Some of the victims of a tour helicopter crash in the Hawaiian island of Kauai have been preliminary identified, police said.
Authorities believe that seven people on board the helicopter were killed Thursday during the crash, Kauai Fire Department Battalion Chief Solomon Kanoho said.
The pilot was Paul Matero, 69 of Wailua, Hawaii and two victims were Amy Gannon, 47, and Jocelyn Gannon, 13, of Wisconsin, a Kauai police spokesperson told CNN.
Four other victims are believed to be members of a family from Switzerland. Their identities will not be released until authorities have contacted their next of kin, police said.
The helicopter went down about 13 miles north of the city of Hanapepe, the Federal Aviation Administration said. The last communication from the pilot came around 4:40 p.m. local time, about 40 minutes before the helicopter was due to return, Coast Guard Chief Petty Officer Sara Muir told CNN on Friday.
The debris was found in a remote area of a state park on the island's northwest side, police said in a news release.
Safari Helicopters has confirmed its helicopter was missing but declined to provide additional details.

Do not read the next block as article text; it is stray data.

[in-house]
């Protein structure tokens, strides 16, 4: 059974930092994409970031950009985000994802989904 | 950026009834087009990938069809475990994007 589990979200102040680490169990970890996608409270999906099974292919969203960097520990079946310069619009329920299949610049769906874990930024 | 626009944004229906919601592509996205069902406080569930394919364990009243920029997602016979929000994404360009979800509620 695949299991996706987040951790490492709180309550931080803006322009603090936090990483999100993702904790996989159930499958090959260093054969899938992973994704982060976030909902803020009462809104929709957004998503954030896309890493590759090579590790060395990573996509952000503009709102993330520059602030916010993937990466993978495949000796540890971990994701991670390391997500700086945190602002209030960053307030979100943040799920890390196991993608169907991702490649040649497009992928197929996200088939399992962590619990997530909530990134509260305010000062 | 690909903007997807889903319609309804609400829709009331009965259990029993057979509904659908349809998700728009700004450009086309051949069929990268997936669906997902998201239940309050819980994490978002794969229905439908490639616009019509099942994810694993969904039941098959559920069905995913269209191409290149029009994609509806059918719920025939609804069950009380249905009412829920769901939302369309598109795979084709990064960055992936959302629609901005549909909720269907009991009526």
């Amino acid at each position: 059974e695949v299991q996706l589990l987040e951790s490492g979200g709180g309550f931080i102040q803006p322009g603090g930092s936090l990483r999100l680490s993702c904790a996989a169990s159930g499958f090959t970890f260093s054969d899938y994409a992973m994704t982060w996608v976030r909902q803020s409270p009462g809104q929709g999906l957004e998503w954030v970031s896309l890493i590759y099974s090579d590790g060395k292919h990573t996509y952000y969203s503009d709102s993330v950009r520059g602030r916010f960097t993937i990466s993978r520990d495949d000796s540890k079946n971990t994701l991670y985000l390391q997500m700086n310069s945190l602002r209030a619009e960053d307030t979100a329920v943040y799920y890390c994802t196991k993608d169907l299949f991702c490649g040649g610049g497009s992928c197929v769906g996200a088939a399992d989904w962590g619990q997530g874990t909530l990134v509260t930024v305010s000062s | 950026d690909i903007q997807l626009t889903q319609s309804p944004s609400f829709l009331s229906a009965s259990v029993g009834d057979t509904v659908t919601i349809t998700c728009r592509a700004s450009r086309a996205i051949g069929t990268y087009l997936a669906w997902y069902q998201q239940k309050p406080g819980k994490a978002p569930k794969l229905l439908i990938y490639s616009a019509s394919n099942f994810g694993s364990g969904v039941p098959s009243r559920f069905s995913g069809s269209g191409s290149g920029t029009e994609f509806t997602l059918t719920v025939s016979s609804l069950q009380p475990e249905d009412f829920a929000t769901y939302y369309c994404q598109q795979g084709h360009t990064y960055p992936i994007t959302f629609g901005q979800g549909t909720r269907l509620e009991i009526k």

Multiple agencies, including the US Coast Guard, the US Navy and the Kauai Fire Department, were involved in searching for the helicopter and were aided by private helicopter companies.
The aircraft was equipped with an electronic locator, but officials did not receive a signal from it, Muir said.
Petty Officer 1st Class Robert Cox, of Coast Guard Joint Rescue Command Center Honolulu, previously said weather conditions in the search area were "challenging," with low visibility and blustery winds, according to CNN affiliate KHNL/KGMB.
"There was a cold front that came through the area around that time, bringing scattered showers and an increase of wind gusts," CNN meteorologist Robert Shackelford said.
The FAA and National Transportation Safety Board are investigating the crash of what the FAA said was a Eurocopter AS350 B2.
Some parts only accessible by sea or air
Several tour companies conduct helicopter tours every day on Kauai, depending on the weather, the Coast Guard said. Nearly 80% of the island — sometimes called the "Garden Island" — is uninhabited. Some parts are only accessible by sea or air, according to Hawaii's travel website.
Earlier this year, three people were killed on the island of Oahu when their tour helicopter crashed in a residential neighborhood.